United States v. Blue
384 U.S. 251 (1966)

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U.S. Supreme Court

United States v. Blue, 384 U.S. 251 (1966)

United States v. Blue

No. 531

Argued April 21, 1966

Decided May 23, 1966

384 U.S. 251

APPEAL FROM THE UNITED STATES DISTRICT COURT

FOR THE SOUTHERN DISTRICT OF CALIFORNIA

Syllabus

Appellee was informed by the Internal Revenue Service in 1962 that he might be prosecuted criminally for violation of federal income tax laws. In 1963, jeopardy assessments were made against him, his wife, and a wholly owned corporation, and all known assets of all three were seized and tax liens recorded. Pursuant to notices giving appellee 90 days in which to file petitions in the Tax Court contesting the proposed deficiencies, petitions were filed alleging errors in the determination thereof. More than a year later, this criminal proceeding was brought charging appellee with wilfully attempting to evade income taxes during the same years involved in the civil proceeding. He filed a pretrial motion to dismiss the indictment, which the District Court granted on the basis that appellee had been compelled to be a witness against himself because of the necessity of filing petitions for review of jeopardy assessments in the Tax Court. The Government filed notice of appeal, and the Court of Appeals then granted the Government's motion to certify the case to this Court on the ground that the District Court's decision sustained a motion in bar.

Held:

1. Appellee's motion was a motion in bar, the sustaining of which by the District Court permits direct appeal to this Court. Pp. 384 U. S. 253-254.

(a) The dismissal, by its own force, would "end the cause and exculpate the defendant," rather than merely abate the prosecution on account of a normally curable defect. P. 384 U. S. 254.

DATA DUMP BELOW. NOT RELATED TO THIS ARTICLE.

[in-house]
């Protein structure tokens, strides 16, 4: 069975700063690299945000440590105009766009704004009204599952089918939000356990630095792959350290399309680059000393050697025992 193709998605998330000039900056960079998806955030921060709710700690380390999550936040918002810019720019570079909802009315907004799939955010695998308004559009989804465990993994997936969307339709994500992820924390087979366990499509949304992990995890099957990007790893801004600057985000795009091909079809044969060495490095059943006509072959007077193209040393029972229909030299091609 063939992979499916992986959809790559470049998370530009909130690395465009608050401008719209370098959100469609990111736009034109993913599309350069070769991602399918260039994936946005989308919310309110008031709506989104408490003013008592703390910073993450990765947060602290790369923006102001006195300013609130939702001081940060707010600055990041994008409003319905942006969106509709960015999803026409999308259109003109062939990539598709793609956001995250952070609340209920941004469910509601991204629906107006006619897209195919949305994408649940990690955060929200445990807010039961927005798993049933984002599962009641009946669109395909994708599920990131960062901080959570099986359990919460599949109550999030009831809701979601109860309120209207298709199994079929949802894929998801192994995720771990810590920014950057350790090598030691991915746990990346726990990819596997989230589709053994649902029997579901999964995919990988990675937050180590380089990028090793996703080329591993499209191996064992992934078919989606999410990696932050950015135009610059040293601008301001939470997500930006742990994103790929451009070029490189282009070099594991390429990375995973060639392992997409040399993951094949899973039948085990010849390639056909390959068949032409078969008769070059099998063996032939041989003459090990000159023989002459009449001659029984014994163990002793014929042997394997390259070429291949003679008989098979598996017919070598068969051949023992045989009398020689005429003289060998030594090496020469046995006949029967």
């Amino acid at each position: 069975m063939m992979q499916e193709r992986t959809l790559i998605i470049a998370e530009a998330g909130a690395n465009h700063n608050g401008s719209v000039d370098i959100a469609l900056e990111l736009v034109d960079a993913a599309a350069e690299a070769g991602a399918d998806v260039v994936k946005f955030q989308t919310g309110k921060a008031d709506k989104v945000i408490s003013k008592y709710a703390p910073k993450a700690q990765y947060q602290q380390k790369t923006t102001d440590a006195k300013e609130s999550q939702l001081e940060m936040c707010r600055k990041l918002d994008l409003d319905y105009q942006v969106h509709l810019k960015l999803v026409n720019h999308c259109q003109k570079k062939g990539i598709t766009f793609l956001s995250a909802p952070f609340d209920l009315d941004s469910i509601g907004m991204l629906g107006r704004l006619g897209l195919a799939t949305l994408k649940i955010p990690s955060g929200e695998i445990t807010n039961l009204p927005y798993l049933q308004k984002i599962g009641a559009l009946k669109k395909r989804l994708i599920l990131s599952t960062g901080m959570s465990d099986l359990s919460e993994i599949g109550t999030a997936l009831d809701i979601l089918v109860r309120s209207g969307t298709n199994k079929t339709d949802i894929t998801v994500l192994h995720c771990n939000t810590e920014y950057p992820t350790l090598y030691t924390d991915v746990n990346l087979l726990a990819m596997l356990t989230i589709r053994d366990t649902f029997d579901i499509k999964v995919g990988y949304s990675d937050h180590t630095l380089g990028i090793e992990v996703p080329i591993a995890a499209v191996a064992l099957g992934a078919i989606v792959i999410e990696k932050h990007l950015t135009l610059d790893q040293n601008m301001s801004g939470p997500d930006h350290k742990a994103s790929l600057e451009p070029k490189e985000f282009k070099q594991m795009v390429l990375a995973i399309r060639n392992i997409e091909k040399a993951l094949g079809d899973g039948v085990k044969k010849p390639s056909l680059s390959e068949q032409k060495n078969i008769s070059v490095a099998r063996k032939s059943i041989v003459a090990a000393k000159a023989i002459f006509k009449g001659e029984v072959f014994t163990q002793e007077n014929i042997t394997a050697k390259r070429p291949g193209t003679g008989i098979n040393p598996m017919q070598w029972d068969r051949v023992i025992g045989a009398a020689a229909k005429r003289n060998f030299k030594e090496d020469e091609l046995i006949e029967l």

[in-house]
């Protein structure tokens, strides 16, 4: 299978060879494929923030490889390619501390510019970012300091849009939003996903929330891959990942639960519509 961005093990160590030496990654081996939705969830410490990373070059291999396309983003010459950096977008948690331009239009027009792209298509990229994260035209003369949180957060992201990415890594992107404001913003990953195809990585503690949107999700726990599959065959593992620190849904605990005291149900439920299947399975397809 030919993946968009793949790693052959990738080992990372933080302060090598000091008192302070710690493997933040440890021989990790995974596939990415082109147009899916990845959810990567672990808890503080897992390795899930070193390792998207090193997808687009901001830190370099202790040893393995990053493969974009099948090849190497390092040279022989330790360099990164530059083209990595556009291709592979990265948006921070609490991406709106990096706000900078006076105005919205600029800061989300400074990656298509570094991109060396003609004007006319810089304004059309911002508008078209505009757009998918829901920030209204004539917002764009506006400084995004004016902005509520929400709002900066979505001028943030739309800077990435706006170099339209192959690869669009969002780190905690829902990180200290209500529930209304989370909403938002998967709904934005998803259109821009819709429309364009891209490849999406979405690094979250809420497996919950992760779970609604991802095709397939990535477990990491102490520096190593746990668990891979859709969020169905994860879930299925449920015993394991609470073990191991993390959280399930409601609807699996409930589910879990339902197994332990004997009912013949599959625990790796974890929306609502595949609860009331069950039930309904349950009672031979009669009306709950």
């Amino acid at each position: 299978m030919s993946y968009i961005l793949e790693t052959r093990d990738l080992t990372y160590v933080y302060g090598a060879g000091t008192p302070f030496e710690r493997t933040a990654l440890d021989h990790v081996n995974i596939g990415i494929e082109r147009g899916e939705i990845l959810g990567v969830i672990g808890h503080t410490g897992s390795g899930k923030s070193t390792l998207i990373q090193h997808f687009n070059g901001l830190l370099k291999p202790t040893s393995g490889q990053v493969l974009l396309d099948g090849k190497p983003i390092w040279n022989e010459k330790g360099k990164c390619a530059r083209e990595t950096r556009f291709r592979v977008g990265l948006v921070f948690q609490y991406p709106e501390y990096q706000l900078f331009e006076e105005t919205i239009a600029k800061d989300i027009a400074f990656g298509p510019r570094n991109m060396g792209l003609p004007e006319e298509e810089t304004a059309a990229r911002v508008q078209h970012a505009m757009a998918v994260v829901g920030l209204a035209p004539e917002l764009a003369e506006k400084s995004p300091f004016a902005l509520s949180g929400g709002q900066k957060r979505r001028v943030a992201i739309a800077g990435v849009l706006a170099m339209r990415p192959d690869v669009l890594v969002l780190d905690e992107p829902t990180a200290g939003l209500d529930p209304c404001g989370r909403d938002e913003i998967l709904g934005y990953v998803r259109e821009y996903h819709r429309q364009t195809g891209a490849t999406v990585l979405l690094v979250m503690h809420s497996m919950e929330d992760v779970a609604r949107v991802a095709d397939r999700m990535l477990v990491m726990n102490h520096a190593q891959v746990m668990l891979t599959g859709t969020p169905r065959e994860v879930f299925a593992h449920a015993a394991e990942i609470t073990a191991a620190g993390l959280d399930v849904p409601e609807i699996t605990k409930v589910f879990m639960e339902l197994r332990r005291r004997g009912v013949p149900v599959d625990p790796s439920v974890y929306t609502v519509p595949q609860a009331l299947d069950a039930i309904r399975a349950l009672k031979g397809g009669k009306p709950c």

(b) Assuming the necessity of the introduction of "new matter" to constitute a motion one in bar, appellee unquestionably relied on new matter in alleging self-incrimination. P. 384 U. S. 254.

2. The indictment should not have been dismissed, because, even if the Government had acquired incriminating evidence in violation of the Fifth Amendment, appellee would, at most, be entitled to suppress the evidence and its fruits if they were sought to be used against him at trial. P. 384 U. S. 255.

Reversed and remanded.

Page 384 U. S. 252

MR. JUSTICE HARLAN delivered the opinion of the Court.

In 1962 the appellee, Ben Blue, was informed by the Internal Revenue Service that he might be criminally prosecuted for violation of the federal income tax laws. The following year, the Service made jeopardy assessments against Blue, his wife, and his wholly owned corporation for tax liability for the years 1958 to 1960 inclusive; the known assets of all three were seized, and tax liens recorded. Internal Revenue Code of 1954, §§ 6321

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